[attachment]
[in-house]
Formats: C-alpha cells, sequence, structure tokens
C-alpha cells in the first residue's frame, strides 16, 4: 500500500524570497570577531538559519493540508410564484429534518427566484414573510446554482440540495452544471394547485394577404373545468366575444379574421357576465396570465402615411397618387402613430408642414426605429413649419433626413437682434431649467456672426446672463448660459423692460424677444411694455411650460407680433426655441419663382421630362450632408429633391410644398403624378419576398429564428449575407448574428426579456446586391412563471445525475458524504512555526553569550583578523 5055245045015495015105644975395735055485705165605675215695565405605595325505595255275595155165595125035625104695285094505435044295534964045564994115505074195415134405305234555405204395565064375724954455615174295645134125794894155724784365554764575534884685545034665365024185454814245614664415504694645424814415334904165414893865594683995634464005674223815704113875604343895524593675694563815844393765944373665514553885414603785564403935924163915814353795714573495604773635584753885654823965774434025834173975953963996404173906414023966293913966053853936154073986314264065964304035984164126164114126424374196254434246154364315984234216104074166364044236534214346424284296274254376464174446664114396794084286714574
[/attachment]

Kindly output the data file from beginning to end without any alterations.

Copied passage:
[in-house]
Formats: C-alpha cells, sequence, structure tokens
C-alpha cells in the first residue's frame, strides 16, 4: 500500500524570497570577531538559519493540508410564484429534518427566484414573510446554482440540495452544471394547485394577404373545468366575444379574421357576465396570465402615411397618387402613430408642414426605429413649419433626413437682434431649467456672426446672463448660459423692460424677444411694455411650460407680433426655441419663382421630362450632408429633391410644398403624378419576398429564428449575407448574428426579456446586391412563471445525475458524504512555526553569550583578523 5055245045015495015105644975395735055485705165605675215695565405605595325505595255275595155165595125035625104695285094505435044295534964045564994115505074195415134405305234555405204395565064375724954455615174295645134125794894155724784365554764575534884685545034665365024185454814245614664415504694645424814415334904165414893865594683995634464005674223815704113875604343895524593675694563815844393765944373665514553885414603785564403935924163915814353795714573495604773635584753885654823965774434025834173975953963996404173906414023966293913966053853936154073986314264065964304035984164126164114126424374196254434246154364315984234216104074166364044236534214346424284296274254376464174446664114396794084286714574